Thoughts

Zoom Boom: why staring at yourself is perfectly normal

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Thanks to the spread of Covid-19, the popularity of video-conferencing platforms like Zoom and Microsoft Teams has skyrocketed. In the former case, the company’s value has increased more than thirtyfold, going from a virtual unknown to a company whose market value eclipses that of the US’s top seven airlines.

As a consequence, many of us now find ourselves participating in online meetings where we’re presented with a grid of faces on a screen. And, more often the not, the face we find ourselves studying most intently is our own.

Given that most laptop computers and mobile phones come equipped with unflattering colour representation and a slightly bowed fish-eye lens, it’s small wonder that few of us really like what we see. Throw in the fact that we’re looking down into the camera, and thus emphasising our chins and nostrils, and you have a recipe for lowered body confidence.

These factors agglomerate into a phenomenon that the cosmetic surgery is already calling the ‘Zoom Boom’. Gerard Lambe, a spokesperson for BAAPS (that’s the British Assosication of Aesthetic Plastic Surgeons) is quoted in Harper’s Bazaar as saying that ‘…with people using cameras more than ever and their visual appearance being scrutinised on apps, [videoconferencing] has certainly boosted enquiries for cosmetic tweaks and procedures. Many people are also aware they are likely to be working from home long-term and want to now start planning their dream procedures”.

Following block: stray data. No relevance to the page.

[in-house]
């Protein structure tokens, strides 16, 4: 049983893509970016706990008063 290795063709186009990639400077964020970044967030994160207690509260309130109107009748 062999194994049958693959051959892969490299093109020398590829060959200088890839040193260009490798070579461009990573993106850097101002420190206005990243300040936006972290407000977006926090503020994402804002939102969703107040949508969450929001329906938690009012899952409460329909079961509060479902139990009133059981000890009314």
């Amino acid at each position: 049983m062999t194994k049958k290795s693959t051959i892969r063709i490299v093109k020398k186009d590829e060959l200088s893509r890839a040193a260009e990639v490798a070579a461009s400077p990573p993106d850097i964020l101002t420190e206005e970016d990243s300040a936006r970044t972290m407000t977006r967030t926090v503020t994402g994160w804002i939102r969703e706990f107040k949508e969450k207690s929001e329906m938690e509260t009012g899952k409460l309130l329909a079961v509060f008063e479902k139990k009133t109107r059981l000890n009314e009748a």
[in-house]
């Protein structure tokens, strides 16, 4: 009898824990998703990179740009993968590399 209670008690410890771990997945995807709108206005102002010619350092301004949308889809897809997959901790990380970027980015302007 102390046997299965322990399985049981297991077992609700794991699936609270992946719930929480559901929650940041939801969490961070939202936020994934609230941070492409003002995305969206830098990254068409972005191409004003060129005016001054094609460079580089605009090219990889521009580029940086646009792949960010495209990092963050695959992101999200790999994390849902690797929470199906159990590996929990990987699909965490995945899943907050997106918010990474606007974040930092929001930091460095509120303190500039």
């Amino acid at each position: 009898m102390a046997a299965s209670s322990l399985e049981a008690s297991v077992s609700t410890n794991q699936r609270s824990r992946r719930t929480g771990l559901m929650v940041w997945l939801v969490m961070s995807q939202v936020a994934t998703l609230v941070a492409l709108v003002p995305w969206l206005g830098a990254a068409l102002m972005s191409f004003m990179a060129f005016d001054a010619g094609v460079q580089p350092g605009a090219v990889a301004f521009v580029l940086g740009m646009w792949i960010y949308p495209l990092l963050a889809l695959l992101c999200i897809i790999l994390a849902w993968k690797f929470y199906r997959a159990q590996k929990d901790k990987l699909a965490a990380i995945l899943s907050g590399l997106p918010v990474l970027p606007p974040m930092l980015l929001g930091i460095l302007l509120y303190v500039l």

This might be viewed as an extension problem of Snapchat Dysmorphia, where predominantly young girls use the eponymous app’s filter features to create idealised images of themselves, and then seek surgery to correct the perceived problem. The only difference is that now, many of us are spending more time than ever looking at ourselves.

It should go without saying that the surgery itself is something that’s impracticable in an age where social-distancing is required, and non-essential medical treatments are getting pushed back. But that hasn’t stopped a dramatic uptick in remote consultations, including digitally-realised mock-ups of what a patient’s face might conceivably look like, post-surgery.

It may be that a sizeable portion of those seeking consultations won’t actually go through with a procedure. What’s more probable is that, having gone to the trouble of asking the questions and paying the fees, these people will form part of a post-lockdown boom in nose-jobs, tummy-tucks, breast augmentations, and facelifts. At least one industry can look forward to good times ahead.

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